“We were going through the wards and saw little kids with brain comas and in twisted positions. It was heartbreaking. At that point I thought, 'Okay, that’s why we are developing a vaccine. It’s not just something theoretical’.”
The internationally-renowned researcher has forged a pioneering career in biomedical and health research. Her life’s work is driven by passion, curiosity and a will to improve people’s lives.
“Early on, I thought I’d be a physicist because I was really interested in mathematics and physics but during my last year of high school in Mexico I fell in love with biochemistry. I applied for an experimental degree that took students from biology, medicine and physics. Only 10 of us were accepted each year because it was handcrafted to engage people who were really excited about doing specific areas of research early.
“That degree didn’t just involve us doing experiments, they were experimenting on us! It was set up by researchers in Mexico, with the aim of teaching individuals to be researchers from the very beginning. It was fantastic because you could pursue your passion early on. I know that RMIT is doing that now with micro credentials but in those days it was very rare.
“I was fascinated by the issue of memory and how the immune system remembers at the cellular level. There was one group in the world that was characterising naïve T cells, based in Bristol. If you are studying immunology, those cells are critical to understand because they help other cells decide what to do in the immune system.
“T cells are a bit like a meddling busy body, directing the immune response. I wanted to know how they remember. So I wrote to the group in Bristol saying, ‘I’m very excited about what you are doing. Can I come to do my PhD and I’ll get my own scholarship?’
“I turned up in Bristol with my two giant suitcases and a scholarship in my back pocket. The researcher told me on the first day he was moving to Philadelphia and asked if I could move my scholarship to follow him. I decided to stay and asked, ‘Can you teach me all your techniques in the month before you go?’. So I learned all those, stayed on and that’s where I completed my PhD.
“I started looking at the area of autoimmunity, how the body starts attacking itself and getting confused. I got a job at Oxford University with a group looking at autoimmunity. But it turns out I was far more interested in the research of my flat mate! Whenever she said something about her malaria research I said, ‘Oh tell me more!’.
“My flatmate told me about how many children die from malaria and showed me photos of her research trips to Africa. I thought ‘My goodness, I bet you T cells are important here’. So, when a more senior position came up in the malaria lab at Oxford, I moved into the field of infectious diseases and malaria.
“At Oxford, my love of translational research really started. It’s also about having inspiring leaders, who’ll drive that kind of work. Adrian Hill, who is a vaccinologist and now the Director of the Jenner Institute at the University of Oxford, was great. He is very passionate and created an environment where we said, ‘let’s make a vaccine and let’s make it work better’.
“When I’d developed a new vaccine nanotechnology after arriving in Australia, I took the IP and set up my own company. I wanted to partner with large scale charitable organisations and I ended up connecting with an international cancer charity, who were tremendous.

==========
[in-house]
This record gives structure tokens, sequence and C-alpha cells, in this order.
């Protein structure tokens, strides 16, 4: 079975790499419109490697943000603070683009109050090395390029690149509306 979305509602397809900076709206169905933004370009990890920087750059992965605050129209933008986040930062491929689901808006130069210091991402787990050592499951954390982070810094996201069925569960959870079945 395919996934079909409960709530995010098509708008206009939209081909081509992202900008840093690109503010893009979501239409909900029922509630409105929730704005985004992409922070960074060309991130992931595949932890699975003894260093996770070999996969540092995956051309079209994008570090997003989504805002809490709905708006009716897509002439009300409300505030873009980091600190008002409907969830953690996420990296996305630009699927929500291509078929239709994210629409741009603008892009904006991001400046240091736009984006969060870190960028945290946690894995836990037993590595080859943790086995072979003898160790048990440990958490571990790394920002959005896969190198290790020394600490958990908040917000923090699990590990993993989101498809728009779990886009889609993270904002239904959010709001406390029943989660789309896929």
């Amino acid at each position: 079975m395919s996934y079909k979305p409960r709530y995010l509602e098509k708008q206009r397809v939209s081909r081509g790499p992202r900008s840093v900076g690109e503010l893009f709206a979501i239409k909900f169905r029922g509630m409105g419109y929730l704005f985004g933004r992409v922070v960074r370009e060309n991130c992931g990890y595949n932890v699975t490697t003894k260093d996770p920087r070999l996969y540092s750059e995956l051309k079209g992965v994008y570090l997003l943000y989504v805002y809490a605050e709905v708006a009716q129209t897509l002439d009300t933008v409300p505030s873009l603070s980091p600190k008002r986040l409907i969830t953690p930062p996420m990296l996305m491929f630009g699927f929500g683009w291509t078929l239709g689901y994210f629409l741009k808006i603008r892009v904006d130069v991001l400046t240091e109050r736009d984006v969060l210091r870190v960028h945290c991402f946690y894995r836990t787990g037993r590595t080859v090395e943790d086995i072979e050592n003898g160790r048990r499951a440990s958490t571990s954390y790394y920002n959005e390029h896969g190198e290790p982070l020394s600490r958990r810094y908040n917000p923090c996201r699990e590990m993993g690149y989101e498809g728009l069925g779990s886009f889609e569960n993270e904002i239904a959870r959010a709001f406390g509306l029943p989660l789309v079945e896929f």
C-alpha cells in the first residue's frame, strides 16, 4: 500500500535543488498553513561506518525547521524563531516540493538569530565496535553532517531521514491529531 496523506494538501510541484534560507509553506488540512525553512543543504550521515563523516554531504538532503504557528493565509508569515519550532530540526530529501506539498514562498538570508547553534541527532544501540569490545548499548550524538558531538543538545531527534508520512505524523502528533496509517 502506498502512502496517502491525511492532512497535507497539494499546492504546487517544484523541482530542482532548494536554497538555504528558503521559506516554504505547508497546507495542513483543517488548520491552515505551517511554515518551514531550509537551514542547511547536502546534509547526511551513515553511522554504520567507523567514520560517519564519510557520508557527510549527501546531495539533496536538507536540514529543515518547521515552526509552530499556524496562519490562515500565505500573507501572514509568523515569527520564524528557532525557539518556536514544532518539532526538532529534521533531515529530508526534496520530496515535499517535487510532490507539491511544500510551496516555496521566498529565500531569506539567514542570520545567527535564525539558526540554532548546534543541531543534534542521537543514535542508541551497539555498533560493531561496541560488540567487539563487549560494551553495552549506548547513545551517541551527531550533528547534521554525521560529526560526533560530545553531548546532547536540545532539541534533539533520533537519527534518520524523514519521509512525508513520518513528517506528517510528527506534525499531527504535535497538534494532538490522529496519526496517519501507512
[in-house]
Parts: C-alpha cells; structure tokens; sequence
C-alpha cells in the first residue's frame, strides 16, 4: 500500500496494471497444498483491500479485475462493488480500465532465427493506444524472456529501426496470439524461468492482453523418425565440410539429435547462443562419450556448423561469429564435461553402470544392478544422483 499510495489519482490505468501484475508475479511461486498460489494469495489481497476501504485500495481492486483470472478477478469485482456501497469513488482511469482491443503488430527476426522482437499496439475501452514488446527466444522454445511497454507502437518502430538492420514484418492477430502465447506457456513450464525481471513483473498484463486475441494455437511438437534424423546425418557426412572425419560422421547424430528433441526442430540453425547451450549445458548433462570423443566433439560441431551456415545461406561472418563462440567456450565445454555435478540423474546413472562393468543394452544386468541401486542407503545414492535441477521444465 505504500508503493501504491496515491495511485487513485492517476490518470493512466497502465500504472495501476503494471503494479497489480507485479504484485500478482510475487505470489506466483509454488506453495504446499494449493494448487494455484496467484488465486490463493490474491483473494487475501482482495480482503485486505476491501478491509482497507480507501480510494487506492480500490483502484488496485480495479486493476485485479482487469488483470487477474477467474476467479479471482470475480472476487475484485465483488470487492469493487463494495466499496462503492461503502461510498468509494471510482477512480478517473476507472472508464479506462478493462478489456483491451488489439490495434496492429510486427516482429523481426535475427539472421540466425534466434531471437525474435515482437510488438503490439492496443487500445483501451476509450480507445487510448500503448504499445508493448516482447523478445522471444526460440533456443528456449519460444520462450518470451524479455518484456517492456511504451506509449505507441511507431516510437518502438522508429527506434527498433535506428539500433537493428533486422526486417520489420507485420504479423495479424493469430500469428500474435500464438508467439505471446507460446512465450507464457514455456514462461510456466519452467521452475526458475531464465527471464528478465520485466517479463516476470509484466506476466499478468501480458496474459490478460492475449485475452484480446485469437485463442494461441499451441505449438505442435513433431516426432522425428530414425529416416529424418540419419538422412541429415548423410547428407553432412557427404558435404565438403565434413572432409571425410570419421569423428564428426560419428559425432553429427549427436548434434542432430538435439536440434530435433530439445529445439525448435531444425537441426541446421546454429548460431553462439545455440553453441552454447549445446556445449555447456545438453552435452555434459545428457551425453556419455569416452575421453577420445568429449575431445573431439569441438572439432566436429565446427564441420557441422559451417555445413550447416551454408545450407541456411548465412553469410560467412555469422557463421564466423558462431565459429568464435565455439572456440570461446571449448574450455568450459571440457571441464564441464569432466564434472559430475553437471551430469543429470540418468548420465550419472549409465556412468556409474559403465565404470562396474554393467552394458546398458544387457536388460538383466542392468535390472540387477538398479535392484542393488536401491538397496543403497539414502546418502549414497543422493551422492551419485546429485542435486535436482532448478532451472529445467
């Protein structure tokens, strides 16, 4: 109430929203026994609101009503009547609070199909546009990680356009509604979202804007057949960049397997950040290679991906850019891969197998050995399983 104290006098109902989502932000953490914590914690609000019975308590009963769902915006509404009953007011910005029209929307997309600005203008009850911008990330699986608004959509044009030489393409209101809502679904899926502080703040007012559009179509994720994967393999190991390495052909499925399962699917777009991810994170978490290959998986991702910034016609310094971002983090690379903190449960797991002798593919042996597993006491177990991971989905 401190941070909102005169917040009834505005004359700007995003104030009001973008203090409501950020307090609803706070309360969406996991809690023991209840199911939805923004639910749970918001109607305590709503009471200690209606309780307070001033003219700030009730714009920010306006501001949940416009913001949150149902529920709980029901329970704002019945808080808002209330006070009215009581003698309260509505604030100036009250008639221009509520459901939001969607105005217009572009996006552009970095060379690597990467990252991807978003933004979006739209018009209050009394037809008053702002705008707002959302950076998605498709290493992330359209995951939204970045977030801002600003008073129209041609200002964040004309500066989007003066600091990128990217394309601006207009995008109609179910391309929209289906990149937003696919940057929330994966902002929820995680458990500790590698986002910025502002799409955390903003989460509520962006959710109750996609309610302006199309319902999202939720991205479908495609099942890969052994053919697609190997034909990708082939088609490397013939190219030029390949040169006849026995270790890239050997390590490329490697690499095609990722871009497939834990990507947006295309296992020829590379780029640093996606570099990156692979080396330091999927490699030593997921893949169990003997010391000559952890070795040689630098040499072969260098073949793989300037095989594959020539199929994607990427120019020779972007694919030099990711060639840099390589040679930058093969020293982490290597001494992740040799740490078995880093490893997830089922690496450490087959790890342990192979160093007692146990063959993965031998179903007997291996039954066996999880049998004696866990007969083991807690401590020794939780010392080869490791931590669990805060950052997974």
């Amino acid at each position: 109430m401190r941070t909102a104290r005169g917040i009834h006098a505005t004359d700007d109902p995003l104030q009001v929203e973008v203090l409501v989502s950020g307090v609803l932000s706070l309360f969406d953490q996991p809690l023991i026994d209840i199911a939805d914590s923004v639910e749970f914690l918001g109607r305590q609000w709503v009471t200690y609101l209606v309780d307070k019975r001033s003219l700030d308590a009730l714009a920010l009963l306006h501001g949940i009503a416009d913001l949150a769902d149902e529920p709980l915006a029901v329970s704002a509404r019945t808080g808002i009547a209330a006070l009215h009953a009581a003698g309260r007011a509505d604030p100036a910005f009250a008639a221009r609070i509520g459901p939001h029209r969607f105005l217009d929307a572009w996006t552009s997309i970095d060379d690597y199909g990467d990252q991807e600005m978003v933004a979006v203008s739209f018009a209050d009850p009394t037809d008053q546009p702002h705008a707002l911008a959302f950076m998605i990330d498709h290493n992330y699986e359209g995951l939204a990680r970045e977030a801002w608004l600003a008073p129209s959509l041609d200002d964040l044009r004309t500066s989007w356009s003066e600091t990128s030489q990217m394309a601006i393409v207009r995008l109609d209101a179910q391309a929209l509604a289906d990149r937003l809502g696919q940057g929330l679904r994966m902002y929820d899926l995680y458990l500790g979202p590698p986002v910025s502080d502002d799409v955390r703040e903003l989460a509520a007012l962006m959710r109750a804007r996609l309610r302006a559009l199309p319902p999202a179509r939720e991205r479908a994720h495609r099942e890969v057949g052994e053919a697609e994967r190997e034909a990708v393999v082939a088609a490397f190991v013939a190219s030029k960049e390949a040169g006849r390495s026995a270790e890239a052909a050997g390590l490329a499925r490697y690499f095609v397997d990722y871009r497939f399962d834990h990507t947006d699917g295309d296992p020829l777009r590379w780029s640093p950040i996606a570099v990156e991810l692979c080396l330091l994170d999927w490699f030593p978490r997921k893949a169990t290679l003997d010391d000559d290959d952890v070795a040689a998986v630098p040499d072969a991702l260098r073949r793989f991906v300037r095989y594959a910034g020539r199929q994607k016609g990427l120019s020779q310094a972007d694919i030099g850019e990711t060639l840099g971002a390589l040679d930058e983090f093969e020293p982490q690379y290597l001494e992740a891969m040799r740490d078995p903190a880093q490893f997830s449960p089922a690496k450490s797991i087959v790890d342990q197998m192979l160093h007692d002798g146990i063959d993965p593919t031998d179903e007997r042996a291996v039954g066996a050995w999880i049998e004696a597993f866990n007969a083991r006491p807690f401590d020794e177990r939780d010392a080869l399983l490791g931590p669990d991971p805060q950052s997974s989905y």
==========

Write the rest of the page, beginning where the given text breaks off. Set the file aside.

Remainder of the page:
“You have to be flexible if you’re running your own biotech company. You have to accept risk, you have to accept failure and you have to learn every time. My advice is: don’t give up and be open to other things if it doesn’t work out with one partner. As long as you are confident that your findings are robust, reproducible, useful, and you’ve done the due diligence, stick with it.
“Academia and industry can mix, and should mix. It costs a lot of money for a vaccine to be applied and make something useful. If you’re serious about wanting whatever you discover to be useful, you have to start thinking when and how you will hand your baby over. Because you will have to hand it over at some point.
“My philosophy is: every person can teach you something. No matter if they are in a completely different area, or if they’re someone you bump into in the coffee shop. If you keep that attitude, you are always learning.
“The future of biomedical science in Australia is bright. I can’t even imagine where we’ll be in 10 or 15 years, that’s how exciting it is! We are really getting onto that exponential growth. I think we’ll see a lot more cross disciplinary work. If you have a big problem, you need to engage a big research team with expertise across many fields to tackle it.
“It’s crucial to reach out beyond academia to guide research priorities. This is one reason I am so excited about my role at RMIT. We are engaging from the top down, looking at what industry and the community need first.
“I think bionics will happen in our lifetime, advances in AI are real, we have 3D printing. There are so many advances but it’s about how we use them. We need to use them in a wise and compassionate way. We must start ethical debates and share our knowledge and findings early with the people who are on the receiving end of this new technology."
Professor Magdalena Plebanski is Director of the Biomedical and Health Innovation Enabling Capability Platform and leads the Translational Immunology and Nanotechnology Laboratory in the School of Health and Biomedical Sciences at RMIT. She was recently awarded a prestigious Senior Research Fellowship by the National Health and Medical Research Council (NHMRC), supporting her work on innovative immune-based therapies and diagnostics, and using nanotechnology to deliver personalised medicine.
Story: Kate Milkins and Gosia Kaszubska